GH treatment also has long-term beneficial effects on muscle and adipose tissue in short children born SGA. Leger et al.38) studied these long-term effects on muscle and adipose tissue in 14 short children born SGA during 3 years of GH therapy and observed an increase in muscle tissue mass. Adipose tissue mass decreased significantly during the first year of therapy, but increased during the second and third years of therapy.

5. Safety

Recombinant human GH has been proven to be relatively safe. High doses of up to 0.067 mg/kg/day for SGA children with growth failure are tolerated well even in young children. Treatment interruption or withdrawal as a result of adverse events is uncommon. A multicenter, phase III clinical study in Korea demonstrated the safety of GH treatment in prepubertal short SGA children27).
GH may induce insulin resistance and hyperglycemia, and may also affect thyroid function. In patients with GHD, slipped epiphyses of the hip may occur. To date, no studies have been conducted to evaluate the interaction of GH with other medications, but no drug-drug interactions have been reported.
The effect of GH on glucose metabolism in short children born SGA is generally mild and transient. Because insulin resistance has been reported in SGA children, fasting insulin and glycosylated hemoglobin or glucose concentrations should be monitored during and after GH treatment in these patients, particularly those with risk factors such as obesity or a family history of diabetes. A French study, Sante Adulte GH Enfant study, reported increased mortality rates among adults treated with recombinant GH as children, particularly in those who had received the highest dose (above 50 µg/kg/day). Specific effects were detected in terms of death due to bone tumors or cerebral hemorrhage but not for all cancers39).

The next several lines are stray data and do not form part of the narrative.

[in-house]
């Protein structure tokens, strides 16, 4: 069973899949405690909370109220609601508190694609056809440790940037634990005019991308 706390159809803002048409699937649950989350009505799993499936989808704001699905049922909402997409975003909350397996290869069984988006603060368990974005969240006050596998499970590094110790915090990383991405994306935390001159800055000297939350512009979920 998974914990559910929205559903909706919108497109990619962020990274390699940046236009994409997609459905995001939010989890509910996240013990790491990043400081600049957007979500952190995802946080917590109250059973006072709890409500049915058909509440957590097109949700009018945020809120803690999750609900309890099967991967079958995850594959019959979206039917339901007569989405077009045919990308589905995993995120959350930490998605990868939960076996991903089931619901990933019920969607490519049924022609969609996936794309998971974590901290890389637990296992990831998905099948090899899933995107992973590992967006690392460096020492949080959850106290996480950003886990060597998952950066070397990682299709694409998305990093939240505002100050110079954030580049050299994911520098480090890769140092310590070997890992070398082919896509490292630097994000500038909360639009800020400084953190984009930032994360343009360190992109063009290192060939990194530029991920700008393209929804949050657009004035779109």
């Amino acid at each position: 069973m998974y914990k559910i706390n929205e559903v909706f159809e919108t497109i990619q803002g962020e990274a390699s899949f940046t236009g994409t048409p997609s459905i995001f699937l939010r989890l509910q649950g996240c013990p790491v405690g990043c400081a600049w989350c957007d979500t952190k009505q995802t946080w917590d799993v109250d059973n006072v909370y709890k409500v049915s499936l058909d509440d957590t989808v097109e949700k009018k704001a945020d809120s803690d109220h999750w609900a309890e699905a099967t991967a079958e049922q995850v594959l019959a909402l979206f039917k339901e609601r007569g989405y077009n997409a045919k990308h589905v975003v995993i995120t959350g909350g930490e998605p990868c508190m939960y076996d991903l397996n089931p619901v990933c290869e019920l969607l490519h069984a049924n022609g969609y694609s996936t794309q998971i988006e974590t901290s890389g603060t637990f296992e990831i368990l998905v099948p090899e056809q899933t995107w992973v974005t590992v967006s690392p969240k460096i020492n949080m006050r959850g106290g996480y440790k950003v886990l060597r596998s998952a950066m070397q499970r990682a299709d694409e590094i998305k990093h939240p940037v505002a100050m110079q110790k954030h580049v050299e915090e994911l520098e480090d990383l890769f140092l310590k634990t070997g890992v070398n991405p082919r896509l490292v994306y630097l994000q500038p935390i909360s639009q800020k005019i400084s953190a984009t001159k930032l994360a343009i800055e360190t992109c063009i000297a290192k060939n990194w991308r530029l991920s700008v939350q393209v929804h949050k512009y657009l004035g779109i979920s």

Conclusions

GH treatment in short children born SGA is intended to achieve normal height in early childhood, maintain a normal height gain throughout childhood, and achieve an adult height within the normal target range. It is important that short children born SGA who may benefit from GH treatment be referred to a pediatric endocrinologist as early as possible. Early surveillance in growth clinics is strongly recommended for those children born SGA who have not caught up. Although high doses of up to 0.067 mg/kg/day are relatively safe for short children with growth failure, clinicians need to remain aware of long-term mortality and morbidity possibilities after GH treatment.

Conflicts of interest

No potential conflict of interest relevant to this article was reported.

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Table 1
Problems associated with small for gestational age
kjped-57-379-i001

PCOS, polycystic ovary syndrome.

Table 2
GH use in short SGA children25)
kjped-57-379-i002

GH, growth hormone; SGA, small for gestational age; FDA, Food and Drug Administration; EMEA. European Agency for the Evaluation of Medicinal Products; SD, standard deviation; SDS, standard deviation score.